Maguire, E. R. (2016). New directions in protest policing. Saint Louis University Public Law Review, 35(1), 67-108.


This article examines protest policing practices in the U.S. and offers suggestions for improving how police prepare for and respond to protests and mass demonstrations. Part I of the article examines the police response to the protests that occurred in and around Ferguson, Missouri after the killing of Michael Brown. I focus in particular on the various civil rights violations committed by police officers against protesters and journalists. Part II establishes a broader historical context for thinking about how protest policing has evolved in the U.S. over the past fifty years. The police response to the protests in and around Ferguson did not occur in a vacuum; it was consistent with an unfortunate trajectory in the recent evolution of protest policing in the U.S. Part III provides a brief overview of two bodies of social science research – one on the psychology of compliance and defiance, and the other on crowd psychology – with direct implications for improving protest policing strategies. Part IV draws on this research evidence in outlining a new vision for protest policing in the U.S.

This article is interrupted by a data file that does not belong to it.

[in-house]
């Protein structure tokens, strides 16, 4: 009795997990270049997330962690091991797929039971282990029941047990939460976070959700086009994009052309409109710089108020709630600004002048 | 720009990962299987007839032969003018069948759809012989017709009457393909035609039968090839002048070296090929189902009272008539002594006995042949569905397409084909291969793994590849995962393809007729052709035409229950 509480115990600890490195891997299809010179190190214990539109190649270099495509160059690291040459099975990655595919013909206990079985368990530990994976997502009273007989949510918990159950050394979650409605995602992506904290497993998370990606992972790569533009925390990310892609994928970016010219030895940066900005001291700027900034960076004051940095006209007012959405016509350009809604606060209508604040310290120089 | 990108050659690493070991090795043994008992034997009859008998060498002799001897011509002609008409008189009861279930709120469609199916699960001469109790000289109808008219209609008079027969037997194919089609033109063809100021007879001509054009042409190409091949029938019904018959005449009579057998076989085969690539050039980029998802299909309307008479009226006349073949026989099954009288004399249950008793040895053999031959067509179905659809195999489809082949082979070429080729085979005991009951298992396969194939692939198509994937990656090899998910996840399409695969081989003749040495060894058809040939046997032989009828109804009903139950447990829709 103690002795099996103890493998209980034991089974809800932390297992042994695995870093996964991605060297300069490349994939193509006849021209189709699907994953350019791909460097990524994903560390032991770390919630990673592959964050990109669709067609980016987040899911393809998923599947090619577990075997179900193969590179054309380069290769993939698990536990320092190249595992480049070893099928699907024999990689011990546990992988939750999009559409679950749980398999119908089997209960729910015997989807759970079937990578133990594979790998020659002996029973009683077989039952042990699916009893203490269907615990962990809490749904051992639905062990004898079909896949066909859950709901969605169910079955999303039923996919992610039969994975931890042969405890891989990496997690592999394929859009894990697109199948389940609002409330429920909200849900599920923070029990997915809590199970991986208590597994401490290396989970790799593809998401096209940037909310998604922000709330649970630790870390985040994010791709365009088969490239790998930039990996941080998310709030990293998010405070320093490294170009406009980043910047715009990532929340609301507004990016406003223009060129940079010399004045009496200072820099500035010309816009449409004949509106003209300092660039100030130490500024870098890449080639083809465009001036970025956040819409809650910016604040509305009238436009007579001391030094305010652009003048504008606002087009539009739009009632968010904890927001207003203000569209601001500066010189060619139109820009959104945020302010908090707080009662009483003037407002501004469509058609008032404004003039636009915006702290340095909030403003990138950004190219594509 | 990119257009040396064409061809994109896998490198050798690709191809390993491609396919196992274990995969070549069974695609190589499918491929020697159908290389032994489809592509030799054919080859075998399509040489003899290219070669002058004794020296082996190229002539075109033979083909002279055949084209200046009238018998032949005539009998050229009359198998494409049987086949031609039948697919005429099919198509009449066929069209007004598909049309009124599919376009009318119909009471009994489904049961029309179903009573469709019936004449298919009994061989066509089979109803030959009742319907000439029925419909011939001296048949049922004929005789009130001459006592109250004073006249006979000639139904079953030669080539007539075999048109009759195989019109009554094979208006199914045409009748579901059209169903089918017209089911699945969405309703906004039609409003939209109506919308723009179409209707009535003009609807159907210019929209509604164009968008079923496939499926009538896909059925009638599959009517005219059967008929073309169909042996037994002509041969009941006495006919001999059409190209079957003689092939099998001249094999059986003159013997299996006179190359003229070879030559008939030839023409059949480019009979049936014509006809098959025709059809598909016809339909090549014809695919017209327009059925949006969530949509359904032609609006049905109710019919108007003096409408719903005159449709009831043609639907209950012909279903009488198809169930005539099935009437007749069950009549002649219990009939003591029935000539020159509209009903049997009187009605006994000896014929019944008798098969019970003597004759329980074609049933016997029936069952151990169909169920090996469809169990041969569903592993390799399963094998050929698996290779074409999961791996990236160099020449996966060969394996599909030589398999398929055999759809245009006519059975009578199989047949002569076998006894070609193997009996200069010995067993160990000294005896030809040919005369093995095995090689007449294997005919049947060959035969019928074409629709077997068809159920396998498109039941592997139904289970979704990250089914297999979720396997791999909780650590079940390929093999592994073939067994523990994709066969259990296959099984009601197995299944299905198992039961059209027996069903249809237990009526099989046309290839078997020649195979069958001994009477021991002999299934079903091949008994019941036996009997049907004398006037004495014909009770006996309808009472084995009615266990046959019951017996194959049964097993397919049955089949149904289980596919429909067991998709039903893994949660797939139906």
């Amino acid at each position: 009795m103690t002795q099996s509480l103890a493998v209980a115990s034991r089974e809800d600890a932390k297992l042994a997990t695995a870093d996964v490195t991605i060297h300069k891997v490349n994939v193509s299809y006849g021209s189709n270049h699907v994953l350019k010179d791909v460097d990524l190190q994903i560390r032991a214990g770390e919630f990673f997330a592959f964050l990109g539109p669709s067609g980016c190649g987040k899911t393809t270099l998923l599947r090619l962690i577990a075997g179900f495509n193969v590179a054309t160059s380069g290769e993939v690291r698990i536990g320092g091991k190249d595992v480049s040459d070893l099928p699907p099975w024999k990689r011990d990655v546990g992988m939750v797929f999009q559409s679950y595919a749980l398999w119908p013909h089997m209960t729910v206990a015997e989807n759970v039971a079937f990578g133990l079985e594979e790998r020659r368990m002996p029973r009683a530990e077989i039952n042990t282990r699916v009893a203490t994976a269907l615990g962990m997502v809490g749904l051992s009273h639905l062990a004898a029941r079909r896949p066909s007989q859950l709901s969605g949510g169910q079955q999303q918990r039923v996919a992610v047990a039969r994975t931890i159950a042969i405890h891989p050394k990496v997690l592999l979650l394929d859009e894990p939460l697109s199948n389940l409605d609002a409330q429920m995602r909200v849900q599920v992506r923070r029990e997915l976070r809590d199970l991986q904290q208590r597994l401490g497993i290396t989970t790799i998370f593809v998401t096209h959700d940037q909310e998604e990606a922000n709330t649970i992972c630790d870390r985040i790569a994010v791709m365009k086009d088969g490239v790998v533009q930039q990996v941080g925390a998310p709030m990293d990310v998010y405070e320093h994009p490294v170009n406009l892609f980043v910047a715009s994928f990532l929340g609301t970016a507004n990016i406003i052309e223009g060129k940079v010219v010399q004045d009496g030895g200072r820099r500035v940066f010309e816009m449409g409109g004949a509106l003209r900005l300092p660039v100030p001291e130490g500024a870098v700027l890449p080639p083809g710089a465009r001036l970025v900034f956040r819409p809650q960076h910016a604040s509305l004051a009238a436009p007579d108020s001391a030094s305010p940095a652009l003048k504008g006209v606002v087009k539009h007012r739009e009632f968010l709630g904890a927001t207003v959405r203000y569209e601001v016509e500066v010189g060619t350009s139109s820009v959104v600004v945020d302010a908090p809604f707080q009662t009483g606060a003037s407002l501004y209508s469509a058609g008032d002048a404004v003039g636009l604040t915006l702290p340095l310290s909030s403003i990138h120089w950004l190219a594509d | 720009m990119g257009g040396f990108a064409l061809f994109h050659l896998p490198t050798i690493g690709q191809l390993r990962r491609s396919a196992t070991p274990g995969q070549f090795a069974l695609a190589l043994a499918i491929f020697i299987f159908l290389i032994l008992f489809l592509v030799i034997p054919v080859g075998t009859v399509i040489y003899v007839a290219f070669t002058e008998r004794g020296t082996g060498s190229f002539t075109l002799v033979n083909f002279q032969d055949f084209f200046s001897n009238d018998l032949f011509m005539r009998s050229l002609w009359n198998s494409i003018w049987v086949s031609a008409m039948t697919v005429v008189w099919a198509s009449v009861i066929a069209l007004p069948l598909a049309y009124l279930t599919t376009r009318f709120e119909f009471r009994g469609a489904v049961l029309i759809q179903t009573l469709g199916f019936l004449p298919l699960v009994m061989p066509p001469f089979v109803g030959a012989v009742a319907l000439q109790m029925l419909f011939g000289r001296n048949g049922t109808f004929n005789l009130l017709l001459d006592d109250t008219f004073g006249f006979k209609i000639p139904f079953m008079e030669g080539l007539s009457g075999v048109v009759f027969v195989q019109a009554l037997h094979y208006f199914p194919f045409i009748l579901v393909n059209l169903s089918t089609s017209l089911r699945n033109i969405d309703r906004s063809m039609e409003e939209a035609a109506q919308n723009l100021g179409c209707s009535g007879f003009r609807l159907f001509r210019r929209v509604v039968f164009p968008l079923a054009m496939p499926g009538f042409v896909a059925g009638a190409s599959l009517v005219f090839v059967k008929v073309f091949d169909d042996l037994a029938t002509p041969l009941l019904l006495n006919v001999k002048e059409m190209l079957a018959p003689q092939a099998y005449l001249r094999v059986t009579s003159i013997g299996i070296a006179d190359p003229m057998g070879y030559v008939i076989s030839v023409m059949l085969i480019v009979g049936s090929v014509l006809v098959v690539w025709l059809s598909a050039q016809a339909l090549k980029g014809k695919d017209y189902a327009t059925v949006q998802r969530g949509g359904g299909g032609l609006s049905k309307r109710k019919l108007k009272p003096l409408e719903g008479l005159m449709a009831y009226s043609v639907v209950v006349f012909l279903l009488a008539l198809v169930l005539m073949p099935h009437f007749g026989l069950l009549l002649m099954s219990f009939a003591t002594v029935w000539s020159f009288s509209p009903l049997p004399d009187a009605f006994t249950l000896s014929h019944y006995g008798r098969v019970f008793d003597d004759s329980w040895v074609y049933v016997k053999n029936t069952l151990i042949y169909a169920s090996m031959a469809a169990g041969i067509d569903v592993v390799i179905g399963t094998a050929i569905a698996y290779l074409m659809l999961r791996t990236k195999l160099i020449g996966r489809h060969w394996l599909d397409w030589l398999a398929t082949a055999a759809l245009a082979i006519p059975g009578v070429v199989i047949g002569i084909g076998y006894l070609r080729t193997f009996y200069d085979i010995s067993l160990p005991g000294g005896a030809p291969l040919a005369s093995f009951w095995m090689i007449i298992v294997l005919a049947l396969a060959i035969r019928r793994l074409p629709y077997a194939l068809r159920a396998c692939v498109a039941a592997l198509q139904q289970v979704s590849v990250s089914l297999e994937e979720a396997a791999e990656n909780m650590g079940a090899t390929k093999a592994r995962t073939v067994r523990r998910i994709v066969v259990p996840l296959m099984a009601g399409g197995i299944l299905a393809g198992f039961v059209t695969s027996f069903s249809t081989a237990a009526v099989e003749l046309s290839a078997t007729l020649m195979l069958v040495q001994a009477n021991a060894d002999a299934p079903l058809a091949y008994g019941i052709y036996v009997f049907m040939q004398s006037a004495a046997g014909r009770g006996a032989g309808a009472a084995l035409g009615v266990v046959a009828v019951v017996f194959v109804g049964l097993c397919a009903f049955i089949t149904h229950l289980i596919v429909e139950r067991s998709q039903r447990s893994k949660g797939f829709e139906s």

Year: 2016
Language: English
Type: Journal article
Topic: Procedural justice and legitimacy, Policing, Crowds
Methodologies: Qualitative analysis